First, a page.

Therefore, this block will accept proposals related to the validity of the need to create feminist genealogies, to continue recovering old and new referents, and to hold exhibitions of Women Artists. But it will also be able to receive papers focusing on the shortcomings or «pending tasks» of current feminist historiography and on how we construct the narrative of all those figures who are absent from traditional discourse.
2. Feminisms in contemporary art
Through her work, Nochlin radically questioned the foundations of art history, problematising issues such as the criteria of quality, differentiation, hierarchy and the established canon, which has traditionally been defined as white, male, heterosexual and middle-class. At the basis of her thinking was her reading of Simone de Beauvoir, Julia Kristeva and Hélène Cixous. But she also took part in debates on basic questions such as «What is Female Imagery?», together with Lucy Lippard and Arlene Raven, who were also pioneers in the creation of a feminist art history in the United States. In that forum, the existence of a feminine sensibility was questioned, an issue that, together with those already mentioned, such as quality or the canon, played a leading role in the debates of those decades.
In view of this, we cannot forget the repercussions that feminism had on the cultural scene in the 20th century. The integration of this feminist gaze and perspective in the generation of discourses meant a change of paradigm that would lead some academic institutions and museums to question their practices and methodologies, as well as the gradual - and still ongoing - integration of the so-called gender studies in their teaching and cultural programmes.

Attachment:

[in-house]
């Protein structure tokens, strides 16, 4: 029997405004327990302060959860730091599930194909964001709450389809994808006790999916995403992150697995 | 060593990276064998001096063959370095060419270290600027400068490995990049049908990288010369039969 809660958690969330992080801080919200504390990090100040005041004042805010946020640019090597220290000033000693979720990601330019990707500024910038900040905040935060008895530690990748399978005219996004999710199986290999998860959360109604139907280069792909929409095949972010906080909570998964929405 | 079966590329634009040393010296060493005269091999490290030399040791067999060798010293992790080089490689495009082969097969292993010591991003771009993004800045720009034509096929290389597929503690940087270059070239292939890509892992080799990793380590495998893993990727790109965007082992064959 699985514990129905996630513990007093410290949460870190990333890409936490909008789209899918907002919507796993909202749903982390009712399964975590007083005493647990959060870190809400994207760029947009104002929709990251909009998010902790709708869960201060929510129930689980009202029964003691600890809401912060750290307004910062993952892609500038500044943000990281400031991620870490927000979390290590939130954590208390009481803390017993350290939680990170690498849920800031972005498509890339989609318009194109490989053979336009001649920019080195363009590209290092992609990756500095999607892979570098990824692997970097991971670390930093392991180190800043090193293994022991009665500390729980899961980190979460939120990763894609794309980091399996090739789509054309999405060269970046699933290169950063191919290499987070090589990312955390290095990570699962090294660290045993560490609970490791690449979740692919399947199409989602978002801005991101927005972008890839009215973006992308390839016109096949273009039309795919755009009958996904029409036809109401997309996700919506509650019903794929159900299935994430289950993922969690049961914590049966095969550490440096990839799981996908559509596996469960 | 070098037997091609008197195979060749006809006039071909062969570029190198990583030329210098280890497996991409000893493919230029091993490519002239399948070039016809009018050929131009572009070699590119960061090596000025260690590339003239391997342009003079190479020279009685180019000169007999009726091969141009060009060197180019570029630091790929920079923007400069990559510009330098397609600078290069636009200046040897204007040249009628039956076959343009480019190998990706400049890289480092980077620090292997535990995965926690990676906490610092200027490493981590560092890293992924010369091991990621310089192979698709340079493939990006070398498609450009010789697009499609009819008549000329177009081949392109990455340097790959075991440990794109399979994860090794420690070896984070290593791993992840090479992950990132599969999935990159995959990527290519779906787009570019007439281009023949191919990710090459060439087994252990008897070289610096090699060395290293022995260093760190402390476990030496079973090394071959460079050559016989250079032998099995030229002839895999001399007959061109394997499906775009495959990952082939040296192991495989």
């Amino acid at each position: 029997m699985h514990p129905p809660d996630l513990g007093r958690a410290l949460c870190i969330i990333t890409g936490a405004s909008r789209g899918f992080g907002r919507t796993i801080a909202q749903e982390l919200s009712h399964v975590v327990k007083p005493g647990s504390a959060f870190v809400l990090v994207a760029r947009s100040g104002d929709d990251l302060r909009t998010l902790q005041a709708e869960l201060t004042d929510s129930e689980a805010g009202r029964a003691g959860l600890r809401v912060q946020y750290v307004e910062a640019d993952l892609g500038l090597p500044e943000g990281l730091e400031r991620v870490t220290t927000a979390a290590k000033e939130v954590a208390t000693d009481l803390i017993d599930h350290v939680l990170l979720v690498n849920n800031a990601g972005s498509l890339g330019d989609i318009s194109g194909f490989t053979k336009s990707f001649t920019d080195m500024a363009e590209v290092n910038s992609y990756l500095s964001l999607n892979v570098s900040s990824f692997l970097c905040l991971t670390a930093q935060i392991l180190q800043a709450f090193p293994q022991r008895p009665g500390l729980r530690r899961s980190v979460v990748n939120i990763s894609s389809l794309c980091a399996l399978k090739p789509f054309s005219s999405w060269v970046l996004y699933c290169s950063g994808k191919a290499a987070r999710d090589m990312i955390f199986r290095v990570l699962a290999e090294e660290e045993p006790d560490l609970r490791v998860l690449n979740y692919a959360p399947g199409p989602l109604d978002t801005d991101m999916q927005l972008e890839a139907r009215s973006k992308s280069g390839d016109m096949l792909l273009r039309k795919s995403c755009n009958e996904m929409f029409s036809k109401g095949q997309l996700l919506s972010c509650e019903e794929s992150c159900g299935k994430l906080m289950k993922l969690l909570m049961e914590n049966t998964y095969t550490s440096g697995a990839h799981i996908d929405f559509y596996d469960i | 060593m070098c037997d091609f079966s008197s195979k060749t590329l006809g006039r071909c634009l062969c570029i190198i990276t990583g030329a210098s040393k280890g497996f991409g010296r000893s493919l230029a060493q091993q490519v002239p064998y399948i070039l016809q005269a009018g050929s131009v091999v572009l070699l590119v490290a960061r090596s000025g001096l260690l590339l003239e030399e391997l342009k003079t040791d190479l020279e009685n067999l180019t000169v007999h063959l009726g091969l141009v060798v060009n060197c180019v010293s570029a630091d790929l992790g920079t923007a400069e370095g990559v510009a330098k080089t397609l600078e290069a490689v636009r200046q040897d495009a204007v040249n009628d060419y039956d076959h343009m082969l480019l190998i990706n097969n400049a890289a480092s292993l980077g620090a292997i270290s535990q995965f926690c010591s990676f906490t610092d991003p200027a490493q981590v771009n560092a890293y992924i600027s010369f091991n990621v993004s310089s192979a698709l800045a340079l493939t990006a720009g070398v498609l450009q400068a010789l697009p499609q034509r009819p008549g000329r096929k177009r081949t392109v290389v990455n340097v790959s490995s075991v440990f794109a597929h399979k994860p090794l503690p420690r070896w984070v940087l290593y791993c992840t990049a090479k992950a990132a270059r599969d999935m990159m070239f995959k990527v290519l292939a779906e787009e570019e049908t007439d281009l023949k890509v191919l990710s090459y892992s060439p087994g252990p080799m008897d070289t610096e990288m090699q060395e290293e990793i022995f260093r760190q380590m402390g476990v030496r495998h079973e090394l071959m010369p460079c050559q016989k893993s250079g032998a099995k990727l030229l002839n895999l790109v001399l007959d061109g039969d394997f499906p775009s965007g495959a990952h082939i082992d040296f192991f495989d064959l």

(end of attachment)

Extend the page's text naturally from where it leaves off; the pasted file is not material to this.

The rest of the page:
In this case, all those contributions that study female artistic education, the concepts of genius and amateur artist, or the historical confrontation between the traditionally so-called decorative arts and the fine arts are encouraged. In addition, proposals will be accepted that delve into the problematisation of the established canon, the need for new feminist practices, the incorporation of gender studies in artistic and cultural educational institutions, and the point at which our country finds itself with respect to the international context in museum issues from a feminist perspective.
3. Legacies: historiographical review, post-colonial critique and queer theories
There have been several legacies of Linda Nochlin’s work. Within the historiography of the 19th century, Nochlin made an important contribution through her exhaustive review of French art, and in particular, of realism. The historian was able to take a different look at this artistic movement, which she analysed in relation to the concepts of modernism and modernity, taking an interest in the social problems of the period. Her perspective from the social history of art inaugurated a change of paradigm that was decisive for the approach and development of any research in the discipline. After this revelation or estrangement, we could not look at things in any other way; the old certainties began to be questionable, giving rise to new revisions of traditional art history. Equally, and in relation to this new approach, her work was never restricted to «writing about women». Linda Nochlin refused to reintegrate them into an authoritative narrative and discourse that she herself challenged as Western, masculine and heterosexual. Her perspective and theoretical critique transcended any essentialism from the outset, and the fact that her thought was situated at the intersection between the artistic and the political paved the way within art history for the subsequent development of post-colonial criticism, on the one hand, and what we understand today as queer studies, on the other.